Well, it’s that time again – it’s the beginning of the year, which means it’s time to review your Employee Handbook. I know – what joy.
OK, well maybe not unabashed joy – but today I am going to help you put a list together of the things you need to keep in mind as you look to updating your handbook.
There are really three main categories to cover: changes in employment laws; changes in your organization and how you want to run things; and of course the elephant in the room – dealing with health and safety issues.
So, let’s start with changes in employment laws. It’s important that you look for updates at the federal and state levels.
A good example of this is supplemental sick leave for COVID and related reasons. In 2021 the federal government mandated up to 80 hours of paid sick time for COVID and related issues – that supplemental sick leave expired on Sept 30 2021. At the same time California also had a Supplemental Sick Leave requirement that also expired in Sept of 2021. However, just within the past 2 days, the CA governor has put a new supplemental leave law in place – this one is retroactive to January 1st, and expires on September 30th of 2022.
But in many areas, you even have to be aware of changes that happen at the more local level, like county or city updates. For instance, in Los Angeles we have to keep an eye on what California is doing – but both the county of LA and the city of LA have their own guidelines as well. And many times, they don’t quite align with what the state has going. For instance, the city of LA has it’s own sick leave ordinance as well.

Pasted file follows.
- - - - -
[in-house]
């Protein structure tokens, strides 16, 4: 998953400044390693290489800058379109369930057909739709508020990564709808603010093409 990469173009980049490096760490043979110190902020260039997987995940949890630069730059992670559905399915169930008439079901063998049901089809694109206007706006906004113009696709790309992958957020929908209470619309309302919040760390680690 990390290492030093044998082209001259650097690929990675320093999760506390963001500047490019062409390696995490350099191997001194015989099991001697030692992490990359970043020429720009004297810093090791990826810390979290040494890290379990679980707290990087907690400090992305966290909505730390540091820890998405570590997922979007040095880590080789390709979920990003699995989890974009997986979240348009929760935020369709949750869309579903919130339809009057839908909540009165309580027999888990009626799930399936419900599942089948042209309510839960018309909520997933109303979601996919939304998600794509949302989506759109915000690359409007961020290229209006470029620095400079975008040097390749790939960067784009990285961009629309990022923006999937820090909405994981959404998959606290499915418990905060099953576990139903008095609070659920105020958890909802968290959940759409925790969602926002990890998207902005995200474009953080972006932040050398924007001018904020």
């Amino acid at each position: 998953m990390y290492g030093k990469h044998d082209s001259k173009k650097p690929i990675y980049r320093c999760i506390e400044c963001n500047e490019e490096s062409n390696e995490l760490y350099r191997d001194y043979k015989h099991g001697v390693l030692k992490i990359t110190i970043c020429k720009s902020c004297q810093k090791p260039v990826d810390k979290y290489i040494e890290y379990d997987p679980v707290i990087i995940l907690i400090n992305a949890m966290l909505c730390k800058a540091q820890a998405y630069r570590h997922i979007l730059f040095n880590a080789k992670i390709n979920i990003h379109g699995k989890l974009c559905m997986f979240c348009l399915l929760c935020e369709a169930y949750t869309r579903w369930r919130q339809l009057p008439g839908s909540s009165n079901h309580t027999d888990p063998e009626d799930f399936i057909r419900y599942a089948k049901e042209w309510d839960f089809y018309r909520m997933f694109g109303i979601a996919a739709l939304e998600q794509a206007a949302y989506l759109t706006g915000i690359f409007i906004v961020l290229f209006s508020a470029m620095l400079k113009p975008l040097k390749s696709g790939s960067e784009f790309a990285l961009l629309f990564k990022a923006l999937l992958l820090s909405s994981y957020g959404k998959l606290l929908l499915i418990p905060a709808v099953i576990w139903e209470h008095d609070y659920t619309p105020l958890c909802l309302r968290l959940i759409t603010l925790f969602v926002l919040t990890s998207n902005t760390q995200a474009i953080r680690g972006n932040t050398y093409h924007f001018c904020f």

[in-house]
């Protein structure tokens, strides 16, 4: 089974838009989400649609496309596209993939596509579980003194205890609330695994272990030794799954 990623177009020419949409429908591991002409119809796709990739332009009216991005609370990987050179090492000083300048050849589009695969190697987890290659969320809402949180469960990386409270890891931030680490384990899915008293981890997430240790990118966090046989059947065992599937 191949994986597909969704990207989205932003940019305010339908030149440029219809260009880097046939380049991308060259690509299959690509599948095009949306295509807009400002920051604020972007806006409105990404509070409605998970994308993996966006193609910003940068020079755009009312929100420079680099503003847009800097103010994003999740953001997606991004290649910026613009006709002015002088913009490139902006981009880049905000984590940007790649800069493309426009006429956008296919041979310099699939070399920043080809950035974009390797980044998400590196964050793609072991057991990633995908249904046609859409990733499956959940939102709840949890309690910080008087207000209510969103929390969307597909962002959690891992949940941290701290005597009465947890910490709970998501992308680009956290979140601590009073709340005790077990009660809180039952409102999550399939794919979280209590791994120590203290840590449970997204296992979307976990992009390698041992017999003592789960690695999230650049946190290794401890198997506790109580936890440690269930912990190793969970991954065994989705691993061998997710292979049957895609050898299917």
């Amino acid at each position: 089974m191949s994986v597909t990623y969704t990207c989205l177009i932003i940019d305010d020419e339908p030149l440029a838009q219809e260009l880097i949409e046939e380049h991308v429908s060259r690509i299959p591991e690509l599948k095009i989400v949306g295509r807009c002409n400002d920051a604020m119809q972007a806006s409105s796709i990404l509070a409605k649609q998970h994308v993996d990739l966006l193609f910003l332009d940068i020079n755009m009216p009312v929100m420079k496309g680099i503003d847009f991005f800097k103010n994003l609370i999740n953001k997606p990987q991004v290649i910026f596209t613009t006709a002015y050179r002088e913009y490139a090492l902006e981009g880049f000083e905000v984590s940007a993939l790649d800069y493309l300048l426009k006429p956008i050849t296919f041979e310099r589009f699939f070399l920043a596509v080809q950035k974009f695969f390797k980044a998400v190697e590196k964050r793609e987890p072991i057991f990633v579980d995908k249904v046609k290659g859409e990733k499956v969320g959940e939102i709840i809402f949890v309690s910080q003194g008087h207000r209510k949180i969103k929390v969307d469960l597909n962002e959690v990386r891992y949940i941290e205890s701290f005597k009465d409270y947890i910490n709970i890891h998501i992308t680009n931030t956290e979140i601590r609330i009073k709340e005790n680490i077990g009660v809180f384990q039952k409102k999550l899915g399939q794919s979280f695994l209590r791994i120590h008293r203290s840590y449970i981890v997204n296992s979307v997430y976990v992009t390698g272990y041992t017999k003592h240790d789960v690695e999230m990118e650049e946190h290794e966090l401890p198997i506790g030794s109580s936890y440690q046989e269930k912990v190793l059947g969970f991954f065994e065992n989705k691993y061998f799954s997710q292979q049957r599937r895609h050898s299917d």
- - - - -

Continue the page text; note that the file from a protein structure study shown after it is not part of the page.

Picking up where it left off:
So, we have to be on top of all three jurisdictions. And, even if you don’t have local concerns, it’s still a bit of a job to stay on top of state changes. For instance both Connecticut and Oregon have expanded their family leave laws. Illinois has a new law that victims of violent crimes (or family members of victims) receive paid or unpaid leave. California has a law around warehouse production quotas. If you have a warehouse, you aren’t allowed to have a production quota that prevents mandated meal or rest breaks, time to use the bathroom or compliance with health and safety laws – things like putting on safety equipment.
Next up – take a look at your company. Are there areas you would like to revise your policy, maybe provide more vacation time, or implement a parental leave policy, or – and this is a big one for most companies right now – formalize your remote or hybrid work policy.
“… Because (COVID) guidelines shift as recommendations are updated; and because many of these will be (hopefully) temporary in nature, it’s a good idea to add it as an addendum to the formal handbook.”
Listen, when this merry go round first started, we were all just responding as fast as we could to the changing landscape. Everyone has to go home, there are lay offs, everyone has to come back, but not right now because numbers are up again, so back home you go. Oh wait, we’ll make your job remote, or we’ll create a hybrid scenario.